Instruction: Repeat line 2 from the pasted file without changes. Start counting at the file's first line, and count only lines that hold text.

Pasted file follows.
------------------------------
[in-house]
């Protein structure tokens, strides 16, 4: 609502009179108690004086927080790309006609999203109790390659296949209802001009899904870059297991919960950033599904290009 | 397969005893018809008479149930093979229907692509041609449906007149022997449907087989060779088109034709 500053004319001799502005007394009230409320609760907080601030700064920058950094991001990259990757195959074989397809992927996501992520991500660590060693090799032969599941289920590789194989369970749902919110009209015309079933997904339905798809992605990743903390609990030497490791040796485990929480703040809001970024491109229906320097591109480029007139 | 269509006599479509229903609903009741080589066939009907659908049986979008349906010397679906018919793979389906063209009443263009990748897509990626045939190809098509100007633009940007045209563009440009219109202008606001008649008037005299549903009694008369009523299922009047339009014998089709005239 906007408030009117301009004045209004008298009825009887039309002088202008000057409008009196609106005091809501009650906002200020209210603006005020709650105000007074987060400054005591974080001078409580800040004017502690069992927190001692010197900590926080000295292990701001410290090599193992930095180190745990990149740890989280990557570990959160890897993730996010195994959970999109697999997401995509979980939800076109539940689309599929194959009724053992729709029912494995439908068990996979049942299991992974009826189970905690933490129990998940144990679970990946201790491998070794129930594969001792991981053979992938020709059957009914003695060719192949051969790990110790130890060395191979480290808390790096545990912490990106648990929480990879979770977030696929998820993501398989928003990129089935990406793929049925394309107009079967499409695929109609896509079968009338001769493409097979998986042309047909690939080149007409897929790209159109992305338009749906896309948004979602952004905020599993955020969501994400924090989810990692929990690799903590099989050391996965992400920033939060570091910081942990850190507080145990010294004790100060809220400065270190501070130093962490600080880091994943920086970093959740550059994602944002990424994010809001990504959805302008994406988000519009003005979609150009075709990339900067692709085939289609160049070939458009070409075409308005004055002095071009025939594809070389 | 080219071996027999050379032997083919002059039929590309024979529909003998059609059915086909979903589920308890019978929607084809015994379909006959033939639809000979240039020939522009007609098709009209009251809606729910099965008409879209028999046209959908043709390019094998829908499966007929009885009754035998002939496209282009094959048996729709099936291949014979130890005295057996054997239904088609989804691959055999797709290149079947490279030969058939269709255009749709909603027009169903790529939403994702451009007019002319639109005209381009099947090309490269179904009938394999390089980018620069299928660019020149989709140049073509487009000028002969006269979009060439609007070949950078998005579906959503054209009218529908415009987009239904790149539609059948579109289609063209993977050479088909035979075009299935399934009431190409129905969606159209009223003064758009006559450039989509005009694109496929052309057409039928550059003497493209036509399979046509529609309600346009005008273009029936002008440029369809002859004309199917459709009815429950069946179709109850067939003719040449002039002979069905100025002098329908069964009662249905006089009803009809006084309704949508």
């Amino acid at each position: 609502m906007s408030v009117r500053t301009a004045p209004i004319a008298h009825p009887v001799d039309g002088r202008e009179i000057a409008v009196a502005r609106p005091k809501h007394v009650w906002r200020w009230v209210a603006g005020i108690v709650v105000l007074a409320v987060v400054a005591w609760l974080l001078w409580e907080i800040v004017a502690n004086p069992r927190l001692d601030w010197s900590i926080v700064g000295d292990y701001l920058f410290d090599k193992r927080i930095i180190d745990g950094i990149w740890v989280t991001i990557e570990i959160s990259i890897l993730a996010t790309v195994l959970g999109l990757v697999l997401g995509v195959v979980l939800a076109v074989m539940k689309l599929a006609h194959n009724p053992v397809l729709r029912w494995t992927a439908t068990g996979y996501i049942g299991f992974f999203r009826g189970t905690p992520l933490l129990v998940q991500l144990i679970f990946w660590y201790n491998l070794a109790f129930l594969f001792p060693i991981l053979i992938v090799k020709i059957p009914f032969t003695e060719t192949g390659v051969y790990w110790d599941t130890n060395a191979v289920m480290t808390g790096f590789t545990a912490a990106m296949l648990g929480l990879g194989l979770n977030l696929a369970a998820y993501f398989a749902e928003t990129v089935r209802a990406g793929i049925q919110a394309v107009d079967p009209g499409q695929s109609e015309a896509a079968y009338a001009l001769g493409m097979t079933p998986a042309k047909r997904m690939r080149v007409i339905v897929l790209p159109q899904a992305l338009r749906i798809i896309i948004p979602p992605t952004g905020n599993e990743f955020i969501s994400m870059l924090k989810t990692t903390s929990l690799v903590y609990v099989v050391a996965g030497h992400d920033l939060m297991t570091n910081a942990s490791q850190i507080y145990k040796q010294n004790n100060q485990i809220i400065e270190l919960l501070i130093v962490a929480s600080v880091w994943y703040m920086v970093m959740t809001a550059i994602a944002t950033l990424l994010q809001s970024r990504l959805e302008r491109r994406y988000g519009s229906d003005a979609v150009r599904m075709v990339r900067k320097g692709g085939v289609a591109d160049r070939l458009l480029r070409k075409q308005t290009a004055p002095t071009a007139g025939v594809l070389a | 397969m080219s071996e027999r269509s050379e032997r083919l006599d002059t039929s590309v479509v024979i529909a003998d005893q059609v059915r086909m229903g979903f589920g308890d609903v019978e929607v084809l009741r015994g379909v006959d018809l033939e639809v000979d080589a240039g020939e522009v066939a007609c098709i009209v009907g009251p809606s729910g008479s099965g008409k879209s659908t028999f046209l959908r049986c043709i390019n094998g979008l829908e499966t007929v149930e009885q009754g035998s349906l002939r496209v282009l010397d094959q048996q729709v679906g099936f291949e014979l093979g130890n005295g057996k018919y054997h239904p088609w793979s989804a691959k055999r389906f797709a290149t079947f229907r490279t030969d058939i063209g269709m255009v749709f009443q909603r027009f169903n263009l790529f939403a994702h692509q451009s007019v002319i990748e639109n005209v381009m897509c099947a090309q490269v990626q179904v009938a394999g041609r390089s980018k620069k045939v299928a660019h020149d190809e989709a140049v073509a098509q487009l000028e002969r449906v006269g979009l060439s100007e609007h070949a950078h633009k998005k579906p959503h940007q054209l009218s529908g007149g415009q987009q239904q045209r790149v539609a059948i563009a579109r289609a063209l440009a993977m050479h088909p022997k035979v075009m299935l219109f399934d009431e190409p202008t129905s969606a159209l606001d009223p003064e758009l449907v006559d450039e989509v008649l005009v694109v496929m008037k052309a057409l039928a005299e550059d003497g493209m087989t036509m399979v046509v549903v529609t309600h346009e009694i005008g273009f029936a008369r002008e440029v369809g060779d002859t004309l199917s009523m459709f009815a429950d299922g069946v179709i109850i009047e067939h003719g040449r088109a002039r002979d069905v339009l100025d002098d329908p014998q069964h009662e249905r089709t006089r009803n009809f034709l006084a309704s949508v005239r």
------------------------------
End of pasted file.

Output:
């Protein structure tokens, strides 16, 4: 609502009179108690004086927080790309006609999203109790390659296949209802001009899904870059297991919960950033599904290009 | 397969005893018809008479149930093979229907692509041609449906007149022997449907087989060779088109034709 500053004319001799502005007394009230409320609760907080601030700064920058950094991001990259990757195959074989397809992927996501992520991500660590060693090799032969599941289920590789194989369970749902919110009209015309079933997904339905798809992605990743903390609990030497490791040796485990929480703040809001970024491109229906320097591109480029007139 | 269509006599479509229903609903009741080589066939009907659908049986979008349906010397679906018919793979389906063209009443263009990748897509990626045939190809098509100007633009940007045209563009440009219109202008606001008649008037005299549903009694008369009523299922009047339009014998089709005239 906007408030009117301009004045209004008298009825009887039309002088202008000057409008009196609106005091809501009650906002200020209210603006005020709650105000007074987060400054005591974080001078409580800040004017502690069992927190001692010197900590926080000295292990701001410290090599193992930095180190745990990149740890989280990557570990959160890897993730996010195994959970999109697999997401995509979980939800076109539940689309599929194959009724053992729709029912494995439908068990996979049942299991992974009826189970905690933490129990998940144990679970990946201790491998070794129930594969001792991981053979992938020709059957009914003695060719192949051969790990110790130890060395191979480290808390790096545990912490990106648990929480990879979770977030696929998820993501398989928003990129089935990406793929049925394309107009079967499409695929109609896509079968009338001769493409097979998986042309047909690939080149007409897929790209159109992305338009749906896309948004979602952004905020599993955020969501994400924090989810990692929990690799903590099989050391996965992400920033939060570091910081942990850190507080145990010294004790100060809220400065270190501070130093962490600080880091994943920086970093959740550059994602944002990424994010809001990504959805302008994406988000519009003005979609150009075709990339900067692709085939289609160049070939458009070409075409308005004055002095071009025939594809070389 | 080219071996027999050379032997083919002059039929590309024979529909003998059609059915086909979903589920308890019978929607084809015994379909006959033939639809000979240039020939522009007609098709009209009251809606729910099965008409879209028999046209959908043709390019094998829908499966007929009885009754035998002939496209282009094959048996729709099936291949014979130890005295057996054997239904088609989804691959055999797709290149079947490279030969058939269709255009749709909603027009169903790529939403994702451009007019002319639109005209381009099947090309490269179904009938394999390089980018620069299928660019020149989709140049073509487009000028002969006269979009060439609007070949950078998005579906959503054209009218529908415009987009239904790149539609059948579109289609063209993977050479088909035979075009299935399934009431190409129905969606159209009223003064758009006559450039989509005009694109496929052309057409039928550059003497493209036509399979046509529609309600346009005008273009029936002008440029369809002859004309199917459709009815429950069946179709109850067939003719040449002039002979069905100025002098329908069964009662249905006089009803009809006084309704949508």